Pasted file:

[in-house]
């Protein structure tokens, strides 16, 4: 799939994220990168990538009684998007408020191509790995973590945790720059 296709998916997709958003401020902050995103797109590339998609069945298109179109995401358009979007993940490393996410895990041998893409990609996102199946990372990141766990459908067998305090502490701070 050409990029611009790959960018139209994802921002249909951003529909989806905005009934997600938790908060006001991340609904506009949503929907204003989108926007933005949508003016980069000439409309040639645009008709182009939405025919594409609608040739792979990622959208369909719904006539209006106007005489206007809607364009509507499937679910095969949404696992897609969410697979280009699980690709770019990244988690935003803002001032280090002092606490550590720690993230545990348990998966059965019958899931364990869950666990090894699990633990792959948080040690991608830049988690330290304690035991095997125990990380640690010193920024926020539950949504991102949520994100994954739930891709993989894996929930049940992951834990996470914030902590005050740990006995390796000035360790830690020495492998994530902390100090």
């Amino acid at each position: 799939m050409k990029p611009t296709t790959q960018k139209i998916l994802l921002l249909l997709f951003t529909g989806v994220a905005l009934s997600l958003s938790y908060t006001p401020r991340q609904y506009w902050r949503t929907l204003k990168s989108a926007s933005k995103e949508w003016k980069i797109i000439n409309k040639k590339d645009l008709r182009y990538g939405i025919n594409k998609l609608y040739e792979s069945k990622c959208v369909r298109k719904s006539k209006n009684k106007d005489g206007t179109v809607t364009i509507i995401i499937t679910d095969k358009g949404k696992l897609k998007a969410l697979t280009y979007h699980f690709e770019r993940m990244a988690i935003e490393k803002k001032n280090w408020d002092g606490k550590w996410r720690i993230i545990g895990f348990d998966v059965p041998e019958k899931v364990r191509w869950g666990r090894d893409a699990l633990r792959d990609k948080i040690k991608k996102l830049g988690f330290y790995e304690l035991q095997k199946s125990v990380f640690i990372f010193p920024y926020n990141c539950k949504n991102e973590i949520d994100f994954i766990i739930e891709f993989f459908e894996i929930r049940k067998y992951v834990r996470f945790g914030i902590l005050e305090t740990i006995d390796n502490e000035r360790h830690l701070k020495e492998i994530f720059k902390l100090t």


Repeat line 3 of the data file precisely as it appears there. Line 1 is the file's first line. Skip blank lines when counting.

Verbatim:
């Amino acid at each position: 799939m050409k990029p611009t296709t790959q960018k139209i998916l994802l921002l249909l997709f951003t529909g989806v994220a905005l009934s997600l958003s938790y908060t006001p401020r991340q609904y506009w902050r949503t929907l204003k990168s989108a926007s933005k995103e949508w003016k980069i797109i000439n409309k040639k590339d645009l008709r182009y990538g939405i025919n594409k998609l609608y040739e792979s069945k990622c959208v369909r298109k719904s006539k209006n009684k106007d005489g206007t179109v809607t364009i509507i995401i499937t679910d095969k358009g949404k696992l897609k998007a969410l697979t280009y979007h699980f690709e770019r993940m990244a988690i935003e490393k803002k001032n280090w408020d002092g606490k550590w996410r720690i993230i545990g895990f348990d998966v059965p041998e019958k899931v364990r191509w869950g666990r090894d893409a699990l633990r792959d990609k948080i040690k991608k996102l830049g988690f330290y790995e304690l035991q095997k199946s125990v990380f640690i990372f010193p920024y926020n990141c539950k949504n991102e973590i949520d994100f994954i766990i739930e891709f993989f459908e894996i929930r049940k067998y992951v834990r996470f945790g914030i902590l005050e305090t740990i006995d390796n502490e000035r360790h830690l701070k020495e492998i994530f720059k902390l100090t």